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If you live in a region with a warmer climate and fairly mild winter (think lows in the 40s or occasionally 30s), you likely don't have to put too much thought into the winter gear to buy for colder runs, as a tech long-sleeve and standard pair of tights will usually do the trick. But if you live somewhere that veers well into below-freezing territory, you definitely have to take more into consideration if you're still planning to run outdoors.
Fortunately, we rounded up 1 must-have items from runners who currently or have previously lived in colder climates. Read on to learn what you'll need if you decide to brave the dark and snowy streets or trails this winter.
Check out this winter running gear from HOKA. The most-trusted brand in the running community:
"I overheat easily, even when it's super cold, so layering with a vest is ideal. It keeps my upper body warm without lots of bulky sleeves, and I love that it also has pockets." – Ali Feller, runner in Weehawken, New Jersey
"When it's 'why does my face hurt?' cold, I wear this mask. I don't like running with a traditional gaiter that completely covers my nose and mouth because I feel like I can't breath in them, but this has a vented area for the nose and mouth. It's fleece lined, so it's awesome at keeping my face warm." – Julie Verone Boles, runner in Long Beach, New York
"These are the only mittens/gloves that actually keep my hands warm/hot while running in the winter. It takes me a really long time to warm up, especially my hands, so these are perfect for me!" – Abby McGill, runner in New York City
"This is not a scarf, yet also not a turtleneck, but the best of both worlds. There are no ends to tuck like a scarf and it also seals up any way air could reach your neck like a turtleneck. It also tucks into your jacket and can be pulled up over your nose and mouth if it's REALLY cold. I could not survive winter without swathing my neck in this gaiter." – Lela Moore, runner in Brooklyn, New York
"These are great for seeing the ground in front of you, which often includes icy patches in winter." – Laura Jackson, runner in Denver
"My ears get cold first, and I love ear caps. I used to run in Massachusetts and now live in Corpus Christi, Texas, and I've actually found these useful in both places. For really cold, windy days you can layer a light merino hat over them, and that's a great combo of protecting while not overheating." – Alissa Mejia, runner in Corpus Christi, Texas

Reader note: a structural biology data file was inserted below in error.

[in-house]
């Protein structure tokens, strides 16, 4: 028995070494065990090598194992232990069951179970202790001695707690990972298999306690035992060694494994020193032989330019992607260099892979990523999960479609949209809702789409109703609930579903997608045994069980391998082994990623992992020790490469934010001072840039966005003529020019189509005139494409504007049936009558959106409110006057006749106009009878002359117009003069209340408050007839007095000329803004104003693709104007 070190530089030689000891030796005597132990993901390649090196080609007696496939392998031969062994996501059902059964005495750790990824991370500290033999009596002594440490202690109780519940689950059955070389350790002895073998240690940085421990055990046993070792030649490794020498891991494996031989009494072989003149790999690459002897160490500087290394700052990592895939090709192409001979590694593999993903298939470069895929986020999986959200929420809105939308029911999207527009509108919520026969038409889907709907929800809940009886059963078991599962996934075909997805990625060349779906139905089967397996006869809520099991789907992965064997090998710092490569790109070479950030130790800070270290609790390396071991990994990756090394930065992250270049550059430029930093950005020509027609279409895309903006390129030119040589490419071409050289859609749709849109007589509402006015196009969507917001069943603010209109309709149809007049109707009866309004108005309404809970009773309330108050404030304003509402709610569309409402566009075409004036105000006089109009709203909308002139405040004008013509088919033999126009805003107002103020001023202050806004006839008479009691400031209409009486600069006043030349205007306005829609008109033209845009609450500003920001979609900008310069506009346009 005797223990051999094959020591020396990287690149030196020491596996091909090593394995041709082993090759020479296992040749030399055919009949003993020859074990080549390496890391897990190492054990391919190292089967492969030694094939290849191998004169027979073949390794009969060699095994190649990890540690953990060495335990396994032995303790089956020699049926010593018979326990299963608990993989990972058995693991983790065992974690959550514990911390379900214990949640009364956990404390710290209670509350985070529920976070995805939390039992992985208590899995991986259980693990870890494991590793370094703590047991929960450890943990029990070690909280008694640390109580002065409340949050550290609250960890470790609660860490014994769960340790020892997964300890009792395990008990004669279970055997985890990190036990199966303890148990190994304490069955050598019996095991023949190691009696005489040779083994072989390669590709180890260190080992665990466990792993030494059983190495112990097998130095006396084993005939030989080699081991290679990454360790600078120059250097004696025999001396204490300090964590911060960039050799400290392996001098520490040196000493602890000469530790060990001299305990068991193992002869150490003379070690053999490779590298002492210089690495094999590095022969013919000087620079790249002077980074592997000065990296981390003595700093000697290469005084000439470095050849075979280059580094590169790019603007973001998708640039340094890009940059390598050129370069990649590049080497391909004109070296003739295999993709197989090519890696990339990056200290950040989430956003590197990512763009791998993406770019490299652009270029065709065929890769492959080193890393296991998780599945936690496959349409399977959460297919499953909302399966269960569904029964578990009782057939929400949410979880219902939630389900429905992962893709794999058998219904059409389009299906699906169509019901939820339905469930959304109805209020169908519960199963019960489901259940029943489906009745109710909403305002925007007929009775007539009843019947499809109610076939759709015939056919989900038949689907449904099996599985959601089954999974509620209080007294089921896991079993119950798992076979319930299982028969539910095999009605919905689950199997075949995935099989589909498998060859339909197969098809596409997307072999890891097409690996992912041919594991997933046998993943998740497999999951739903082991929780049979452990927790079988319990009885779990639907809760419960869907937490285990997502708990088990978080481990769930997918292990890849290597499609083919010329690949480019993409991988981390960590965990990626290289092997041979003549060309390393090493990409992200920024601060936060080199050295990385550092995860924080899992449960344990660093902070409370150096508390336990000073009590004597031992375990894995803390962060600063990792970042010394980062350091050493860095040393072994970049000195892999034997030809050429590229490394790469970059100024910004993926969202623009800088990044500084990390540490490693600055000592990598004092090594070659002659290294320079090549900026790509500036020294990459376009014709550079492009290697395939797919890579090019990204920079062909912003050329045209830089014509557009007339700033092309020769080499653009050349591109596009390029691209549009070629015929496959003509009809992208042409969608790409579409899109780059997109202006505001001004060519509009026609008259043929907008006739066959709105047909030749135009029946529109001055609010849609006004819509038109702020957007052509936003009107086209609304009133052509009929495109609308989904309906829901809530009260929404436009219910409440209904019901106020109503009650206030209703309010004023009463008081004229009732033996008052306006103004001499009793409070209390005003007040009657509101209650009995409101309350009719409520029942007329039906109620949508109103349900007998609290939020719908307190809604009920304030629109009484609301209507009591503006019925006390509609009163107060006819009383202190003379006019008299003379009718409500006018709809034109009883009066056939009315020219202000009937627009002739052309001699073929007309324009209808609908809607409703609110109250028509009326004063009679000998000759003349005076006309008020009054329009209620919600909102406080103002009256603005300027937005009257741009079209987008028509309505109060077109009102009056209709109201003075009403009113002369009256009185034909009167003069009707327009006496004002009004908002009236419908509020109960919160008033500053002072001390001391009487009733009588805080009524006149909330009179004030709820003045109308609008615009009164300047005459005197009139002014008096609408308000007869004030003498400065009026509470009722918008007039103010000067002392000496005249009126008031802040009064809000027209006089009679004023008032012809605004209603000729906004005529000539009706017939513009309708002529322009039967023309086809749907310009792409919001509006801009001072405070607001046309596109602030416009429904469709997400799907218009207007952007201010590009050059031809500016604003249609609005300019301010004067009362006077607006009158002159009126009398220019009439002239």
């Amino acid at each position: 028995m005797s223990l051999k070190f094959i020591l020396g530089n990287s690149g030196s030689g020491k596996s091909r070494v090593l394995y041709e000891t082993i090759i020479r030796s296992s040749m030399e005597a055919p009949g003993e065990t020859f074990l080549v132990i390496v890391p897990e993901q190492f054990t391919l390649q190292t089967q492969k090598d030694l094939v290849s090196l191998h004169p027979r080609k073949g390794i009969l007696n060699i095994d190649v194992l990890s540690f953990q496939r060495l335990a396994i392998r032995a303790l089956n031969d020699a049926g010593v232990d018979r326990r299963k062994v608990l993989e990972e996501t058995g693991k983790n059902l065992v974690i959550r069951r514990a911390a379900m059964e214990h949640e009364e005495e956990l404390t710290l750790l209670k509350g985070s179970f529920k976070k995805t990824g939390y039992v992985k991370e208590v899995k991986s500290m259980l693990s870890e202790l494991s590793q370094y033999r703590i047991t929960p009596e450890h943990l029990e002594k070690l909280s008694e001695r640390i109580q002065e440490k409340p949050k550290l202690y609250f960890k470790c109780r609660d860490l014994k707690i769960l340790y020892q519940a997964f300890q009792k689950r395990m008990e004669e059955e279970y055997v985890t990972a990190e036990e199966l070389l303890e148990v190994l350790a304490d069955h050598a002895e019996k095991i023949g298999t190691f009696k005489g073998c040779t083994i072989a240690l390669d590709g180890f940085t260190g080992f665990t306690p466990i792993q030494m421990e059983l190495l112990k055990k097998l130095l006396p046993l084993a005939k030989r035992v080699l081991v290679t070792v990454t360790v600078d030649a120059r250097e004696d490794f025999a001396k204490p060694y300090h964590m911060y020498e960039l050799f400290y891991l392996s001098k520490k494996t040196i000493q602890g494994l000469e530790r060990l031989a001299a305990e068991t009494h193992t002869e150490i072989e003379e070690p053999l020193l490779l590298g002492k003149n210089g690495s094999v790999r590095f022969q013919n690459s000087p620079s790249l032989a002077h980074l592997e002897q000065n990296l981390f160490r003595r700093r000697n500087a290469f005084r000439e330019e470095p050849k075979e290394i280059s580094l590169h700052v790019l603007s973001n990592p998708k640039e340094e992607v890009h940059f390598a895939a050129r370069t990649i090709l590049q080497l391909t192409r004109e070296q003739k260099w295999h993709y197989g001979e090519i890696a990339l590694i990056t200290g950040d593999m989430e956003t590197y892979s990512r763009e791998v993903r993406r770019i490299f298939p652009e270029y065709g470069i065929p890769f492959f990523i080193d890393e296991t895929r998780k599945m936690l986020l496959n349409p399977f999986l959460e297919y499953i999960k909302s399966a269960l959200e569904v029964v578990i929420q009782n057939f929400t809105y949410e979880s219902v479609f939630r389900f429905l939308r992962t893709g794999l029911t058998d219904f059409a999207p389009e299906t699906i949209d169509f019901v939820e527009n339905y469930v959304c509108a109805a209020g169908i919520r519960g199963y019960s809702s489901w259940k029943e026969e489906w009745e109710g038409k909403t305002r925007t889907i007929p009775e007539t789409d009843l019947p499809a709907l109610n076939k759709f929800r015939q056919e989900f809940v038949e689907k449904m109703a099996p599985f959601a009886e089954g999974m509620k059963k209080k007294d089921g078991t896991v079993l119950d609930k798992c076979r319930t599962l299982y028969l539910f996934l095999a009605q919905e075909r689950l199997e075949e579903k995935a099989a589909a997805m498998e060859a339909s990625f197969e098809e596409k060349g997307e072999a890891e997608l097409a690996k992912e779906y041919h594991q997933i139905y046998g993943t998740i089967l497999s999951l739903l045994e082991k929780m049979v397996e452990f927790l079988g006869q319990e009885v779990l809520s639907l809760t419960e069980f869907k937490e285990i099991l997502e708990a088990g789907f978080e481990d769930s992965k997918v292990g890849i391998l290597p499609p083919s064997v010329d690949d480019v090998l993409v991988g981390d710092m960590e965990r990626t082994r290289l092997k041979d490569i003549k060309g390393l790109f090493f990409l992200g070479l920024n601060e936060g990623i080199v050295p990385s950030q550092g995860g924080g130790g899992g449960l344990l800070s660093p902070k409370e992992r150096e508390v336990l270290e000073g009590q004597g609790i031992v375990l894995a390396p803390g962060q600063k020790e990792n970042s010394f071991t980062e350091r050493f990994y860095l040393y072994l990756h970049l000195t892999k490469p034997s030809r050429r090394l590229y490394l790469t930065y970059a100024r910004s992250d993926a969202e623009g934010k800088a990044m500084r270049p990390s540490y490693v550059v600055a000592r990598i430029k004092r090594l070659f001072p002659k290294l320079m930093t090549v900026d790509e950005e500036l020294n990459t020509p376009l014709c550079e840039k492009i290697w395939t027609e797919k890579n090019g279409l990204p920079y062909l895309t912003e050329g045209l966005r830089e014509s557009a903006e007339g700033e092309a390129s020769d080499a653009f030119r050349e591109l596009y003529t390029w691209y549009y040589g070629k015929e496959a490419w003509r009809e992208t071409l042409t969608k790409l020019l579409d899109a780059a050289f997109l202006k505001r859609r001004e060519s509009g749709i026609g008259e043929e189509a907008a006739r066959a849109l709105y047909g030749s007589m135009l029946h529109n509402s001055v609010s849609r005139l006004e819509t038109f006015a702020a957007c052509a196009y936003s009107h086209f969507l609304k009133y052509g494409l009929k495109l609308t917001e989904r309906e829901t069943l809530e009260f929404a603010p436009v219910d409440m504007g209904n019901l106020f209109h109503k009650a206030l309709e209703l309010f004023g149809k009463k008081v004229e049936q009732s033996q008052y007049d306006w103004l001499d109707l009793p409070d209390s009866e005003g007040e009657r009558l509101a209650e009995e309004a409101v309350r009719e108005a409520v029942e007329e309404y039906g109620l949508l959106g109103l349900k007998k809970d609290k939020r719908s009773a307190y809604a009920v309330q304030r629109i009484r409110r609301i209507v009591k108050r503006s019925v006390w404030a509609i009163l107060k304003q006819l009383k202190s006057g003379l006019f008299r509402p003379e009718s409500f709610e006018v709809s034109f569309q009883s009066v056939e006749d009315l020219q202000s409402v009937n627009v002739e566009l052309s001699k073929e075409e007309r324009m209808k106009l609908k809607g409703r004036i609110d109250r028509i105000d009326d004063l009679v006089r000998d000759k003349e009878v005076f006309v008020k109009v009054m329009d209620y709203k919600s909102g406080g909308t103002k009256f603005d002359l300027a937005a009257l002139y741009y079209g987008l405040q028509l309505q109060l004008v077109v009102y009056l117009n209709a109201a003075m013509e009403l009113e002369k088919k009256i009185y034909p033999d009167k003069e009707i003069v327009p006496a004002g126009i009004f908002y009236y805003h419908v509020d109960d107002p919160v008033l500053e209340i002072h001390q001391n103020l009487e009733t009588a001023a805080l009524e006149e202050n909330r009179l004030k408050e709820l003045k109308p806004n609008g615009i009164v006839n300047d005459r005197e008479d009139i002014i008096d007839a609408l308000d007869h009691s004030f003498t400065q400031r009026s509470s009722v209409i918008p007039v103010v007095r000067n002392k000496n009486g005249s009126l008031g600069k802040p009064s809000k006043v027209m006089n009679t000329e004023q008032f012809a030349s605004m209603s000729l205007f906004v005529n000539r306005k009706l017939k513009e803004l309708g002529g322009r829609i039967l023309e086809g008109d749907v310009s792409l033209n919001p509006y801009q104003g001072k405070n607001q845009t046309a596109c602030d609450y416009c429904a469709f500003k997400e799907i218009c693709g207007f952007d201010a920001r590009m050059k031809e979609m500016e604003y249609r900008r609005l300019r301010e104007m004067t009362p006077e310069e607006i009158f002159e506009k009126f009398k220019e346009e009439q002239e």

"I'm a college coach in Wisconsin, and we run after 4 p.m. every day. I wear vests when I run with the team. It's the most visible thing I've found and makes me feel a lot safer running on cold winter nights." – Ellie Waddle, runner in Beloit, Wisconsin
"These are great for running on packed mountain trails and snowmobile trails." – Leslie O'Dell, runner in Albany, New Hampshire
"These are great if worn under your tights, when there is a nasty wind chill, and will keep your butt and thighs from freezing." – Jeannie Sullivan, runner in Chicago
"I've been running in cold-gear tights for the last 15 years. There's nothing fancy about them, but they keep me warm (even when I lived in Chicago), and last forever." –Susan Pass, runner in New York City
"The shell was my go-to piece of winter running gear when I was recently living in Pittsburgh because of how incredibly warm it is for how light it is. You don't feel like you are weighed down and yet, on occasion I find myself venting it because I get too warm! It's also packable, so there is never as excuse not to have a water/wind proof layer. It also has hand covers that tuck away that are a godsend if it's raining. Lastly, you can also keep your hands dry and warm by pulling out the extra covers." – Heather Foley, runner in Houston
"I wear compression socks for most runs in the winter, and I love how thin and comfortable they are. I race in them too, when it's chilly or when I want a little something extra on my lower legs." – Becky Wade, runner in Boulder, Colorado
"These are easy to pull onto regular shoes and keep me from slipping on snow or ice, even while doing speedwork on hills." – Tracy Larson, runner in Breckenridge, Colorado
Stay warm while training this winter with HOKA: